Don’t do Drop sets for Powerlifting Competition Prep

This idea will undoubtedly be an unpopular opinion because I see so many athletes doing it and coaches prescribing it; still, I believe drop sets aren’t worth their return on investment (ROI) in the context of powerlifting competition preparation coming into the final 4 to 8 weeks of preparation when training load get high.

What is a drop set?

Originally a drop set had been designed as a pure hypertrophy method. You would do 80% of 1RM max effort followed by 60% of 1RM max effort or 90% / 70%. In powerlifting, it has been adopted to maintain volume as intensity increases to prioritize top sets over lighter sets. So you would do 85% for sets of 2 reps then drop the intensity to 80%, 75%, 70% or lower for more reps.

Why you shouldn’t do drop sets

In the strength and peaking phases of powerlifting leading into a competition, when we start to head into loads of 85% of 1RM and above, a very high neurological, psychological and physiological demand is imposed on the athlete. Following these top sets, substantial mental fatigue sets in, and a significant depletion of neurological resources. This depletion reduces the quality of effort required to stimulate an adaptive response in the drop set. What I mean by this is we train to stimulate an adaptive response that only occurs with quality effort; for strength training, the emphasis needs to be quality of movement at maximal velocities. So, mental fatigue reduces the quality of movement, and I have noticed a 10-30% drop in velocity. All this sets the athlete up for a poor adaptive response.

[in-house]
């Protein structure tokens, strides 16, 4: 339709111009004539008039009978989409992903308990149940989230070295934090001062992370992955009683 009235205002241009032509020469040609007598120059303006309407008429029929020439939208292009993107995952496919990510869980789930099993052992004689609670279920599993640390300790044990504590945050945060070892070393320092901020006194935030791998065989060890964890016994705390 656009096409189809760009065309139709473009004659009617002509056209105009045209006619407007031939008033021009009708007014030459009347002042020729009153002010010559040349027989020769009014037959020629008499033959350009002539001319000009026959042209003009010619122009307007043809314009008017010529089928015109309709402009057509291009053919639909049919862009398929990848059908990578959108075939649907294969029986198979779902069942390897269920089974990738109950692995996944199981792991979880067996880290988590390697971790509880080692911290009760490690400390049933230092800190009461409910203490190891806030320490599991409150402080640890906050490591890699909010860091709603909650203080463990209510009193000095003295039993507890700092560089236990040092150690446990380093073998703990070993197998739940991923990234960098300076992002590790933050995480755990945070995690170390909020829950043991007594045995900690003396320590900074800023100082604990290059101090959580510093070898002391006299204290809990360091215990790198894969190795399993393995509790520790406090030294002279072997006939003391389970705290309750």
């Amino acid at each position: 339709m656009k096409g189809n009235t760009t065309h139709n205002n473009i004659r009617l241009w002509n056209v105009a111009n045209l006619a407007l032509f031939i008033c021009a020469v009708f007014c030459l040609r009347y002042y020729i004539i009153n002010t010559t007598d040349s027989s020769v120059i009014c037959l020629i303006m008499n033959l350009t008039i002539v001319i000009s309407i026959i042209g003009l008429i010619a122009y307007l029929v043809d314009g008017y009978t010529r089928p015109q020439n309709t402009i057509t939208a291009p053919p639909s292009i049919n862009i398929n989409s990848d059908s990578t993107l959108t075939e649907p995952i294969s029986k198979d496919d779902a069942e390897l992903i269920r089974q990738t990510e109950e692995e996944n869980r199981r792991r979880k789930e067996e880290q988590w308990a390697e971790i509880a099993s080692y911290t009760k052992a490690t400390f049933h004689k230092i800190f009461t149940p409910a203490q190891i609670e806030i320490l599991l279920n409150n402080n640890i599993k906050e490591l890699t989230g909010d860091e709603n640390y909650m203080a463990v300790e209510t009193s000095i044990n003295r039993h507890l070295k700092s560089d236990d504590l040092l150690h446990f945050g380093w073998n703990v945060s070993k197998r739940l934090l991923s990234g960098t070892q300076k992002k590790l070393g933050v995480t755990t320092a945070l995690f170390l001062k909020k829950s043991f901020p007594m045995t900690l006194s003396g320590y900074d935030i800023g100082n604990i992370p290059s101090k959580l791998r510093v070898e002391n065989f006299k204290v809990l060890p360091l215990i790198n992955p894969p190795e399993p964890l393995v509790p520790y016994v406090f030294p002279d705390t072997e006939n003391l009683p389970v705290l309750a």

We must think about programming as the intelligent allocation of neurological resources to maximize your ROI. High strength yield with minimal fatigue. A slow, sloppy rep experienced in drop sets will provide a low yield with high fatigue.

What should you do

If you want to maintain volume whilst intensity increases, I suggest three options 1. loading pyramid, 2. increasing frequency, 3. being specific with intent.

Loading Pyramid

This is getting the volume before the top sets. I have found this doesn’t impact top-set performance if managed well and can potentiate performance for the top sets. I have seen a significant increase in velocity with pyramid load with top sets between 80-90%

Increase frequency

Focus one session on the top sets and the other session on volume. This way, the athlete can put the best effort forward for each session and prepare for the desired intent.

Specific Stimulus

If we are leading into a competition and intend to maintain a hypertrophy response. Then pick exercises with lower load potential and higher muscular tension. This will generate less fatigue, gain the required response, and even mitigate the “damage” from the high specificity of competition preparation.

If it works, it works.

Drop sets work for some, and I would use them in a different context, but I’m afraid I have to disagree with it leading into the final phases of comp prep. I have found a poor return with my athlete and better options. If it works for you, great, then keep doing it. Book a free strategy session if you like our approach and want to work with us.

Posted in